The Utah Jazz were looking for five wins in a row, but fell two points short of achieving that feat, with a game that featured a lot of everything on Thursday night, but the Utah Jazz’ break and butter, was nowhere to be found, and that was their defense. The Miami Heat came into Salt Lake City and finished their Rocky Mountain sweep(the Heat beat Denver on Wednesday evening) by shooting 51.2 percent from the field in a 111-110 victory over Utah. With the loss, the Jazz drop to 11-9 on the season and will host the Heat’s opponent from Wednesday on Saturday evening, in the Denver Nuggets.
Gordon Hayward led all scorers with 32 points, but couldn’t get his final shot to go, in what would be the last chance the Jazz would get, that counted. Rudy Gobert had a follow up that he made, but it was after the buzzer, by about half a second. A little controversy clouded the last 3.9 seconds. Jazz head coach Quin Snyder thought there should have been more time on the clock, but the refs disagreed. Joe Ingles appeared to call a timeout, but the question was whether or not Ingles called a timeout, prior to the shot clock expiring for the Miami Heat, which was a difference of the game clock being at 3.9 seconds, because of the shot clock violation or an additional three to four tenths of a second, if Ingles got the timeout in, prior to the shot clock violation. Long story short, 3.9 seconds remained on the clock and the Jazz had an attempt to win the game, with arguably their best player shooting the ball. I don’t think you’d want it any other way, right?!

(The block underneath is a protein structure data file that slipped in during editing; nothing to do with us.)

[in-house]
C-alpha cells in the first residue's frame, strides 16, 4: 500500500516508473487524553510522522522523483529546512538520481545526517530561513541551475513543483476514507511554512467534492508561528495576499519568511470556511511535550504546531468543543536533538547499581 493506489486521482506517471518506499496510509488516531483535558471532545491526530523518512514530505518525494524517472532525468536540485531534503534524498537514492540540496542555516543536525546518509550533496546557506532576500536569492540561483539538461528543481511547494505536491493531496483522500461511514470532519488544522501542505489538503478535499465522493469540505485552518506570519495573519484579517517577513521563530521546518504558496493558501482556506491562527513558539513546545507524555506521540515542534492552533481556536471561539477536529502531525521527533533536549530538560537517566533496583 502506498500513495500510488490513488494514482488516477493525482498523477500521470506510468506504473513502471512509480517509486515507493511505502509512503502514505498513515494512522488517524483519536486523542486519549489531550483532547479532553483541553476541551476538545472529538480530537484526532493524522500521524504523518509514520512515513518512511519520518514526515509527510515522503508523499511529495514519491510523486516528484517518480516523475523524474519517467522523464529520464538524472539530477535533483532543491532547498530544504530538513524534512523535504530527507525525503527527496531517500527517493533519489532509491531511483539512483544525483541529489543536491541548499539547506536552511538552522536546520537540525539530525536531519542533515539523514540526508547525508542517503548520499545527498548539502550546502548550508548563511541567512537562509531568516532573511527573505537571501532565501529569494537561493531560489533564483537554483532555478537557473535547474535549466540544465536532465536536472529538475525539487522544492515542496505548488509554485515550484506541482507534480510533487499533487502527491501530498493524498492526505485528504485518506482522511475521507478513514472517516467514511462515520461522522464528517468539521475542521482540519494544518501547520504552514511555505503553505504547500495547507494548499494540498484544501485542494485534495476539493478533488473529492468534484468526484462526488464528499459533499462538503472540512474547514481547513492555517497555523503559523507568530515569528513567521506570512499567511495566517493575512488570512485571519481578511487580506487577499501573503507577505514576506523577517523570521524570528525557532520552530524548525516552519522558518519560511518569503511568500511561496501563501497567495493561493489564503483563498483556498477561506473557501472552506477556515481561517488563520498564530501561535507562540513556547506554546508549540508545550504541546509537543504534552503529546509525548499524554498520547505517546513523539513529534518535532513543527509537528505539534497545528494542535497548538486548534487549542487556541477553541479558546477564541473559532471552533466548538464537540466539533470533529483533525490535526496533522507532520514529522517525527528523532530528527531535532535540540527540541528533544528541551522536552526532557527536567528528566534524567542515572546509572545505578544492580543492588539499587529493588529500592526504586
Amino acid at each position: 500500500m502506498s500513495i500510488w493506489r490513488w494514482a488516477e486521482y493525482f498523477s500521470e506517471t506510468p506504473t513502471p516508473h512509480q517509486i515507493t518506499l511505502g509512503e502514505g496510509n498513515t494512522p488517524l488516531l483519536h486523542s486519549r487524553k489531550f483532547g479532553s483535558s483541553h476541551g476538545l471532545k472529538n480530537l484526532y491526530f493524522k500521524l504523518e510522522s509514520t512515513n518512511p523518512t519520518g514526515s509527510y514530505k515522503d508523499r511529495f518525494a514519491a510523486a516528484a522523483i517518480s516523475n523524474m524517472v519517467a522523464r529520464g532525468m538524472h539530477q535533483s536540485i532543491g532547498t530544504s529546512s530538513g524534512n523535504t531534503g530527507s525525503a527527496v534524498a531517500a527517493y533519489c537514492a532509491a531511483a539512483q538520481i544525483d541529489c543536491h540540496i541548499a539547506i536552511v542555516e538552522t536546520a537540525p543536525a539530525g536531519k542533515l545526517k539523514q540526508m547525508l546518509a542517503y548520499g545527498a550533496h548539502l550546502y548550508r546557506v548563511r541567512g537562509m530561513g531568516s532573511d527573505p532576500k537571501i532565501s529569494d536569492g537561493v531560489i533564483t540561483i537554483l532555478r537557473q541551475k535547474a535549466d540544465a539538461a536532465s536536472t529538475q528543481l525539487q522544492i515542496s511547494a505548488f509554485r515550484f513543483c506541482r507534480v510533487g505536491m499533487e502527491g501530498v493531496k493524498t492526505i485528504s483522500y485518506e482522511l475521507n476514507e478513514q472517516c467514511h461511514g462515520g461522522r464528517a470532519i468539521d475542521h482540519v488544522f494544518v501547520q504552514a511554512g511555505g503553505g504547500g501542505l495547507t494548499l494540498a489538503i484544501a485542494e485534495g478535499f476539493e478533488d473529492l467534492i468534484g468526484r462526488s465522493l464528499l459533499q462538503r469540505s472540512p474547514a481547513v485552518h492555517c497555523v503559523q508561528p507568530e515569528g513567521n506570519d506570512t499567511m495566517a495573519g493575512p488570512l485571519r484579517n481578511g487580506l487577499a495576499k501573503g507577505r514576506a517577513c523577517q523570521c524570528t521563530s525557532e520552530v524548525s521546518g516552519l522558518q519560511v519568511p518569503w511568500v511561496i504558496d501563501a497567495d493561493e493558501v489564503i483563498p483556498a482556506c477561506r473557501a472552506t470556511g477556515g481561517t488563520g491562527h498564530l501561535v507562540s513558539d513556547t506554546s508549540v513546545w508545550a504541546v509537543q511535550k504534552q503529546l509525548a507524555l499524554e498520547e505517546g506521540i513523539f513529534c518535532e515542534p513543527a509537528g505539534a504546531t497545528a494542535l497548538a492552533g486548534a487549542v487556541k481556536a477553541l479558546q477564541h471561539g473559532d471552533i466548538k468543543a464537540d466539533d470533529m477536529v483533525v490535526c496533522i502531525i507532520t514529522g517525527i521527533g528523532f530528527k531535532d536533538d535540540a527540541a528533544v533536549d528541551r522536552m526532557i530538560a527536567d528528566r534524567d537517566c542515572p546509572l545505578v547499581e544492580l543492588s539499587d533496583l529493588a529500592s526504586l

Yes, the Jazz shot nearly 55 percent for the game, from the field and an out of this world 56.7 percent, as a team on three points field goals. That’s a great night from the floor, for any team, including the Golden State Warriors, but it came with the Jazz playing badly on defense.
Allowing the Heat to shoot over 51 percent from the field, while giving up 27 points to Goran Dragic, who is a pretty good player, but also allowing James Johnson to score 24 points?! Johnson hasn’t had this great of a game in scoring, since February of 2015, when he put up a career high of 27 points, against the Houston Rockets. Wayne Ellington of the Heat also scored 17 points, while Josh McRoberts added 10, rounding out their double digit scoring efforts.
For the Jazz, after Hayward’s 32 point performance, it was 4 other double digits scorers, as Joe Johnson had 18 points, while Joe Ingles, Trey Lyles and Shelvin Mack contributed with 15, 14 and 11 points, respectively. But again, the high shooting percentage given up by the Jazz, combined with 13 offensive rebounds by the Heat, to Utah’s five boards on the offensive end, proved to be too much for the Jazz to overcome. Controversy or not!
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